In Lansing, the capitol of Michigan, lies a trail for bikers and hikers alike. The Lansing River Trail is an approximately 13-mile trail through urban and rural stretches alike, lying in the shadows of Lansing’s bustling streets, twisting through masses of deep-rooted forests, rising up in boardwalks or smoothed out in easy footpaths, and all the while trailing the river for which it is named, providing a scenic route for anyone looking for a little exercise. Not as much of that in the Winter, of course, but even in the midst of this most frigid season, it remains a popular destination. It helps, of course, that the trail stretches all the way to East Lansing, and to the MSU campus.
Saturday, I decided to take a walk down the trail in spite of the frosty weather, and investigate the sights I had been denied since the summer, when a long jog was often a morning’s routine. These are a few of the results of my walk. Enjoy.
Observe the breaks. Just a few seconds prior, I had been standing there, on what I thought was solid ground.
Part of the trail runs under the highway, and where there are bridges, there is graffiti.
Several sections of railroad also run over the trail, and the river.
One of the numerous boardwalk bridges that are a part of the trail.
It’s been several weeks now since I returned from Colorado, and aside from a few shots used to accentuate some of my poems, I’ve not posted all that many shots from the trip. This is to set things right. Though I took hundreds of shots while out and about in the mountainous state, I have selected a few here as a sort of highlight real for the trip. WordPress, I think, would be quite upset with me if I tried to upload everything. In fact, I think I’d be liable to break the bloody system.
So here, in a nutshell, is my trip. What better inspiration could one have asked for? Sights featured in my shots include Rocky Mountain National Park, the Red Rocks and Red Rocks Amphitheater, my brother and sister-in-law’s home, and just a few shots from the more nature-inclined areas around Denver, CO.
Moya and Ares
Red Rocks Amphitheater
My brother, Jim
At the top of the world.
My sister-in-law, Cassie.
Perhaps its because neither of these posts come with photos, but today I feel struck with the urge to drop two poems on you. The first was about my night ride through the mountains, and like its predecessor, this one is all in the title: a fire on the mountain. This one in particular saddens me for not capturing, but the fire struck as the evening was coming on, high up in the mountains, and I was caught in my car, in the seat opposite it, far and away from the actual site of the flames. What few shots I did get were marred by the glass and the swirl of the smoke.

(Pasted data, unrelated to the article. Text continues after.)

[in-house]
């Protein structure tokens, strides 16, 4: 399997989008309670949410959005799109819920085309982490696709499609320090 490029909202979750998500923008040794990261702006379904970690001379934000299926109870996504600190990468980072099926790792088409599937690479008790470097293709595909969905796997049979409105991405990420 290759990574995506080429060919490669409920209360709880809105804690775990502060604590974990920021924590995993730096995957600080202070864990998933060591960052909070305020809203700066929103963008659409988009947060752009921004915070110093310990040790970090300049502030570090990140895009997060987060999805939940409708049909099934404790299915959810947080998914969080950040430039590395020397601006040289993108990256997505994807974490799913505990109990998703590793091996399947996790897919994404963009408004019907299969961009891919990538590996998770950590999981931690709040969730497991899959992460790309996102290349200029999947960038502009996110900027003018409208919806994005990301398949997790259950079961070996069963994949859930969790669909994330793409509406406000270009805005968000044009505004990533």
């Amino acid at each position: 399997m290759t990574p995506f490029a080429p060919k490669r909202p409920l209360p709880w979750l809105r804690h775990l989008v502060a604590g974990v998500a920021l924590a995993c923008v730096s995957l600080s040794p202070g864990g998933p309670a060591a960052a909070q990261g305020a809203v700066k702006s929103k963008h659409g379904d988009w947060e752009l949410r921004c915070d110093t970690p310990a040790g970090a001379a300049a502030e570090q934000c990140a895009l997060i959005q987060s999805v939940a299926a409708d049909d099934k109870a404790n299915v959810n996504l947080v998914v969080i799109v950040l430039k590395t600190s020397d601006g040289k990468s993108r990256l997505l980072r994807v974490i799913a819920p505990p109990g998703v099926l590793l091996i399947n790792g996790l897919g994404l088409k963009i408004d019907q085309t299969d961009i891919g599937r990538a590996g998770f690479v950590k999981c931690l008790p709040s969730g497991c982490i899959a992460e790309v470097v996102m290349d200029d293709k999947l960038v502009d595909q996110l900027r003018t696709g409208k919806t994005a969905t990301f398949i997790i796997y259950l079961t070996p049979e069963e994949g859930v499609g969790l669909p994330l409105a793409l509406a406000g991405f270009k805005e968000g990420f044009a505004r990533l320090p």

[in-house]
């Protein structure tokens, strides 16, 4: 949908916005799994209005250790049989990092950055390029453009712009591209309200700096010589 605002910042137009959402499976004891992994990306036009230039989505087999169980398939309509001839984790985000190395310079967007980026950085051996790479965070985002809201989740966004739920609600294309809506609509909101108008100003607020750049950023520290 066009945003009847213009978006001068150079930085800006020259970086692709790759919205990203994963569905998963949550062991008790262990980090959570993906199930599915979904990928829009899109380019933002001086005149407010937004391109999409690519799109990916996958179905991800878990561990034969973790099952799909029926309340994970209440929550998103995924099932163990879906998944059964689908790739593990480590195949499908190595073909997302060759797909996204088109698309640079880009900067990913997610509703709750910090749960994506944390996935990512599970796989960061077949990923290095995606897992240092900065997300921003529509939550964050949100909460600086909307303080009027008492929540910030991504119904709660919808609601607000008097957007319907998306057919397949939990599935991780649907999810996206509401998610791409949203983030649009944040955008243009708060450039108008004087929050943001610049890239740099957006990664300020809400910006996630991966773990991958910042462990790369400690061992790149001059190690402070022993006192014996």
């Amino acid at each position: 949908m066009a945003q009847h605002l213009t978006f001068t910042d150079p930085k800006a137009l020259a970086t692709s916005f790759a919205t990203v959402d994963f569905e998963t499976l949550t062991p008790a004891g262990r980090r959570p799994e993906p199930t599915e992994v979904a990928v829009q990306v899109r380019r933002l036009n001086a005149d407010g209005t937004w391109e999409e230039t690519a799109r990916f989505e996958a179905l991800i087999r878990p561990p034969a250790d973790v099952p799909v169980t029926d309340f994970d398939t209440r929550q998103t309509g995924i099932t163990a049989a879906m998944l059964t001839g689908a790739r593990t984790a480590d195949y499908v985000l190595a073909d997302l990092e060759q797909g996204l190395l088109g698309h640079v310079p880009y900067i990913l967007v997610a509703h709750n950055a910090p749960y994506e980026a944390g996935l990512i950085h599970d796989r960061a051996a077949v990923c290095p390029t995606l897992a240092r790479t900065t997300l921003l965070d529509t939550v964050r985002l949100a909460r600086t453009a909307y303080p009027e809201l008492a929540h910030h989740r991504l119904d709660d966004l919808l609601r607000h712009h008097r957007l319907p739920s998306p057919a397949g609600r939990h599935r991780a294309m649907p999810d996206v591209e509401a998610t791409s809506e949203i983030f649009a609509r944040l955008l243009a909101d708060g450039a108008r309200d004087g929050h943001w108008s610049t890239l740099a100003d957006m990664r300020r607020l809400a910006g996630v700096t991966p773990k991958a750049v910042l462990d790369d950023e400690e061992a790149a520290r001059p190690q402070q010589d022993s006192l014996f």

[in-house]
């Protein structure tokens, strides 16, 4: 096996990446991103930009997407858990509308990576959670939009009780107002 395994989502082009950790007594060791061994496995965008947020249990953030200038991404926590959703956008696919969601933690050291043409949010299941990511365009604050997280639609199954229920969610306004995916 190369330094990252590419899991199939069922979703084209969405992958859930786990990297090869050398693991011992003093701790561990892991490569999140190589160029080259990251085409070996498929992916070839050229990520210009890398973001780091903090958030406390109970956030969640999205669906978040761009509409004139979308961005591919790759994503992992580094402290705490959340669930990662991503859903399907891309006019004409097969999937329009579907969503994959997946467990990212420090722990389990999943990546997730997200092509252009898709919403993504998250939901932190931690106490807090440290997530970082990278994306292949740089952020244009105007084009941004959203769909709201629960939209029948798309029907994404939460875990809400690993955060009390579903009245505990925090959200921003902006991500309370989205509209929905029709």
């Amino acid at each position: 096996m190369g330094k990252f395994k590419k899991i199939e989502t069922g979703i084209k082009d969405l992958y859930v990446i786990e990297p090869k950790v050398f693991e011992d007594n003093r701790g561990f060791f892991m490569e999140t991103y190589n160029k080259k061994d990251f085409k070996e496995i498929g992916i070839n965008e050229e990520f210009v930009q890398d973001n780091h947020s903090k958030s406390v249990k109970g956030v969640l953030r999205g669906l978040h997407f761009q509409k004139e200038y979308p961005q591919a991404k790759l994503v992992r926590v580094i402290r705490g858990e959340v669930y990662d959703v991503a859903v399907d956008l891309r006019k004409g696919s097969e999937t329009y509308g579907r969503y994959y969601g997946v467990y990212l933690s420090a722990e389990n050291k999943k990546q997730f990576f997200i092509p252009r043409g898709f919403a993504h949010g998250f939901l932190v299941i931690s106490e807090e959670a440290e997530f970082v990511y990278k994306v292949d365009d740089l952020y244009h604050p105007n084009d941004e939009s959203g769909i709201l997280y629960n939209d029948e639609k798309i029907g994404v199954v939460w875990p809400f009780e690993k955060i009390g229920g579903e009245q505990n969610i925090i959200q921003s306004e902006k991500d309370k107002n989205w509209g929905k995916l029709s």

Even so, I composed a poem of it, as it still struck me, even from a distance. Fire. Destruction. Beauty. We often focus on the destructive power of fire, but like any other element of our world, there is an unrivaled sense of beauty to it. We fear it, but it is only natural. It may herald destruction, but it is also a forerunner to creation, a key part of the cycle of death and rebirth.
Fire on the Mountain
Black skies loom over the valley—
There’s a fire on the mountain
Like a lighthouse in the night
And the smoke is rising,
Lightning sparks the hills
And only then
The houses in the trees.
The Famous Red Rocks
It’s Sunday, which means the latest batch of weekly quotes. This time around, keeping to the tune of my Colorado trip, all are nature-themed. One is actually a poem as well, written by the renowned Lord Byron. Beneath these I have also included another pair of pictures from my travels through the mountains. I hope you enjoy – for there is truly no mortal beauty quite so great as the power and majesty we may behold each day in the world around us.
There is a pleasure in the pathless woods,
There is a rapture on the lonely shore,
There is society, where none intrudes,
By the deep sea, and music in its roar:
I love not man the less, but Nature more.
~George Gordon, Lord Byron, Childe Harold’s Pilgrimage
I believe that there is a subtle magnetism in Nature, which, if we unconsciously yield to it, will direct us aright. ~Henry David Thoreau
I thank you God for this most amazing day, for the leaping greenly spirits of trees, and for the blue dream of sky and for everything which is natural, which is infinite, which is yes. ~E.E. Cummings
Trails wind into the heart of winter,
Built serpentine through rock and wood.
The life runs through it,
Bursting through the seams.
White earth rain down
Upon the precipice—
Shield your eyes against the light,
There is fire in the winter sheen.